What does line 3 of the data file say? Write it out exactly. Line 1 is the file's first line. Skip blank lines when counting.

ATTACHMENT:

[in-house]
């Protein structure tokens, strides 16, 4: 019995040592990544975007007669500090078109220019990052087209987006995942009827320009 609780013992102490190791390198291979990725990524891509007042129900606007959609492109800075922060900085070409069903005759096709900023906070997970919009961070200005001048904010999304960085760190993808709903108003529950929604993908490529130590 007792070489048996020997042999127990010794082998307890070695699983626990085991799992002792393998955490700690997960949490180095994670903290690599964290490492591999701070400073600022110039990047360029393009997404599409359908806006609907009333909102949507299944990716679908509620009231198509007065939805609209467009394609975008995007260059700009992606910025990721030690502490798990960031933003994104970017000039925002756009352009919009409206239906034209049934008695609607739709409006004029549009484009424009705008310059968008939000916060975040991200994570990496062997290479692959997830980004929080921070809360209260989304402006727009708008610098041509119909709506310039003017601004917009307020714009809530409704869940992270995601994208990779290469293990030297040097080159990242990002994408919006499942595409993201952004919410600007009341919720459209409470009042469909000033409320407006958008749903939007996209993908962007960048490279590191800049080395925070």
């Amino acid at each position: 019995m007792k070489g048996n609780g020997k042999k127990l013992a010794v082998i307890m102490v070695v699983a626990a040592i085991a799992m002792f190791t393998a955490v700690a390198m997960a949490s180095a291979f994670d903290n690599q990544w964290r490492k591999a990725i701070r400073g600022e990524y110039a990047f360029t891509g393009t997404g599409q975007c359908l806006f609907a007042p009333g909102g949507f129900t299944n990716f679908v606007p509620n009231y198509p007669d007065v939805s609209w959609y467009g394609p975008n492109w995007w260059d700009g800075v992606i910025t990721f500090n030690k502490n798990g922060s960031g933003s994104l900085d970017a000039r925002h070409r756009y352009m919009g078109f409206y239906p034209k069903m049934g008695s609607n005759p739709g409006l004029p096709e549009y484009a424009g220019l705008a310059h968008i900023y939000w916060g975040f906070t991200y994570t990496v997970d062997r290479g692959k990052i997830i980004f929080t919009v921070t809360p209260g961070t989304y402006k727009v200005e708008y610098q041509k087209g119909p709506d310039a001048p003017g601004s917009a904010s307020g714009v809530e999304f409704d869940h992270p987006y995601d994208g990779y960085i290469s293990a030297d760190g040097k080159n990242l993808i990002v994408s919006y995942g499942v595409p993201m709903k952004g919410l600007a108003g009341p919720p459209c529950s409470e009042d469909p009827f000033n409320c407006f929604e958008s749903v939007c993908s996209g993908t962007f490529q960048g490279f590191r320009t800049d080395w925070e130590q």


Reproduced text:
């Amino acid at each position: 019995m007792k070489g048996n609780g020997k042999k127990l013992a010794v082998i307890m102490v070695v699983a626990a040592i085991a799992m002792f190791t393998a955490v700690a390198m997960a949490s180095a291979f994670d903290n690599q990544w964290r490492k591999a990725i701070r400073g600022e990524y110039a990047f360029t891509g393009t997404g599409q975007c359908l806006f609907a007042p009333g909102g949507f129900t299944n990716f679908v606007p509620n009231y198509p007669d007065v939805s609209w959609y467009g394609p975008n492109w995007w260059d700009g800075v992606i910025t990721f500090n030690k502490n798990g922060s960031g933003s994104l900085d970017a000039r925002h070409r756009y352009m919009g078109f409206y239906p034209k069903m049934g008695s609607n005759p739709g409006l004029p096709e549009y484009a424009g220019l705008a310059h968008i900023y939000w916060g975040f906070t991200y994570t990496v997970d062997r290479g692959k990052i997830i980004f929080t919009v921070t809360p209260g961070t989304y402006k727009v200005e708008y610098q041509k087209g119909p709506d310039a001048p003017g601004s917009a904010s307020g714009v809530e999304f409704d869940h992270p987006y995601d994208g990779y960085i290469s293990a030297d760190g040097k080159n990242l993808i990002v994408s919006y995942g499942v595409p993201m709903k952004g919410l600007a108003g009341p919720p459209c529950s409470e009042d469909p009827f000033n409320c407006f929604e958008s749903v939007c993908s996209g993908t962007f490529q960048g490279f590191r320009t800049d080395w925070e130590q």